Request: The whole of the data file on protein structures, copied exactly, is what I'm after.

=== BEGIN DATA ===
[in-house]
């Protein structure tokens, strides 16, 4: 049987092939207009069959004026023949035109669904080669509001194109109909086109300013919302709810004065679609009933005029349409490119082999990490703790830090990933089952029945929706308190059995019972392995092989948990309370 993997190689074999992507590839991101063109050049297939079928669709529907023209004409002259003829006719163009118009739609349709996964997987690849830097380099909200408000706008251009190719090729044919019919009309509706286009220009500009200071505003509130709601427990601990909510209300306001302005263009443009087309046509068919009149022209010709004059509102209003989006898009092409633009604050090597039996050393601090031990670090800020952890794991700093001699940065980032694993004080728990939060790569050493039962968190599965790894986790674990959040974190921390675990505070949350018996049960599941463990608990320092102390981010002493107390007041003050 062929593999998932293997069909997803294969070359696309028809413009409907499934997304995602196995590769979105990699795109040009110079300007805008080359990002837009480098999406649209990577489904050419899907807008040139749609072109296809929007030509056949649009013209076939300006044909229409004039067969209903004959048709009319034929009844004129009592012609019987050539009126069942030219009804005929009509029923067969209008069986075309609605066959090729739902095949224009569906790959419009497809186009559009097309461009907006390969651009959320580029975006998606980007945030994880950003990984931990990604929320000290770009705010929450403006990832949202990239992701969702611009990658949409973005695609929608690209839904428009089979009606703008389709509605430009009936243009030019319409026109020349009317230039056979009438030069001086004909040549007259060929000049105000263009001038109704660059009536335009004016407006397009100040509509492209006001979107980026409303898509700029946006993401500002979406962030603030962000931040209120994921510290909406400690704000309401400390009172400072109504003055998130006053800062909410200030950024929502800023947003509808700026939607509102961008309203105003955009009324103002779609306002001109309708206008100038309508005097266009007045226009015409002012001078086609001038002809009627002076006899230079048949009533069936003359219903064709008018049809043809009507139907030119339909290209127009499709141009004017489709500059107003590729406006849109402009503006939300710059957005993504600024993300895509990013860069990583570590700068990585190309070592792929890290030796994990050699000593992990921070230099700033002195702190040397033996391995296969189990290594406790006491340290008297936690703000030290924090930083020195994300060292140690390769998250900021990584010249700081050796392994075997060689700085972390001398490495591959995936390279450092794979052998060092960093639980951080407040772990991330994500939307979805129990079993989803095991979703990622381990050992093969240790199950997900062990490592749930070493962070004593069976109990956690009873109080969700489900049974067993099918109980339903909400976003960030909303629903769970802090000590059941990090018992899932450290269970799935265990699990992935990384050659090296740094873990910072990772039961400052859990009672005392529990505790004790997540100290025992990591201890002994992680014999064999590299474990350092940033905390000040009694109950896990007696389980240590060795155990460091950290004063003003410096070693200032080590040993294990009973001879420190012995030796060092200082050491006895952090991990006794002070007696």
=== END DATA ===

[in-house]
């Protein structure tokens, strides 16, 4: 049987092939207009069959004026023949035109669904080669509001194109109909086109300013919302709810004065679609009933005029349409490119082999990490703790830090990933089952029945929706308190059995019972392995092989948990309370 993997190689074999992507590839991101063109050049297939079928669709529907023209004409002259003829006719163009118009739609349709996964997987690849830097380099909200408000706008251009190719090729044919019919009309509706286009220009500009200071505003509130709601427990601990909510209300306001302005263009443009087309046509068919009149022209010709004059509102209003989006898009092409633009604050090597039996050393601090031990670090800020952890794991700093001699940065980032694993004080728990939060790569050493039962968190599965790894986790674990959040974190921390675990505070949350018996049960599941463990608990320092102390981010002493107390007041003050 062929593999998932293997069909997803294969070359696309028809413009409907499934997304995602196995590769979105990699795109040009110079300007805008080359990002837009480098999406649209990577489904050419899907807008040139749609072109296809929007030509056949649009013209076939300006044909229409004039067969209903004959048709009319034929009844004129009592012609019987050539009126069942030219009804005929009509029923067969209008069986075309609605066959090729739902095949224009569906790959419009497809186009559009097309461009907006390969651009959320580029975006998606980007945030994880950003990984931990990604929320000290770009705010929450403006990832949202990239992701969702611009990658949409973005695609929608690209839904428009089979009606703008389709509605430009009936243009030019319409026109020349009317230039056979009438030069001086004909040549007259060929000049105000263009001038109704660059009536335009004016407006397009100040509509492209006001979107980026409303898509700029946006993401500002979406962030603030962000931040209120994921510290909406400690704000309401400390009172400072109504003055998130006053800062909410200030950024929502800023947003509808700026939607509102961008309203105003955009009324103002779609306002001109309708206008100038309508005097266009007045226009015409002012001078086609001038002809009627002076006899230079048949009533069936003359219903064709008018049809043809009507139907030119339909290209127009499709141009004017489709500059107003590729406006849109402009503006939300710059957005993504600024993300895509990013860069990583570590700068990585190309070592792929890290030796994990050699000593992990921070230099700033002195702190040397033996391995296969189990290594406790006491340290008297936690703000030290924090930083020195994300060292140690390769998250900021990584010249700081050796392994075997060689700085972390001398490495591959995936390279450092794979052998060092960093639980951080407040772990991330994500939307979805129990079993989803095991979703990622381990050992093969240790199950997900062990490592749930070493962070004593069976109990956690009873109080969700489900049974067993099918109980339903909400976003960030909303629903769970802090000590059941990090018992899932450290269970799935265990699990992935990384050659090296740094873990910072990772039961400052859990009672005392529990505790004790997540100290025992990591201890002994992680014999064999590299474990350092940033905390000040009694109950896990007696389980240590060795155990460091950290004063003003410096070693200032080590040993294990009973001879420190012995030796060092200082050491006895952090991990006794002070007696």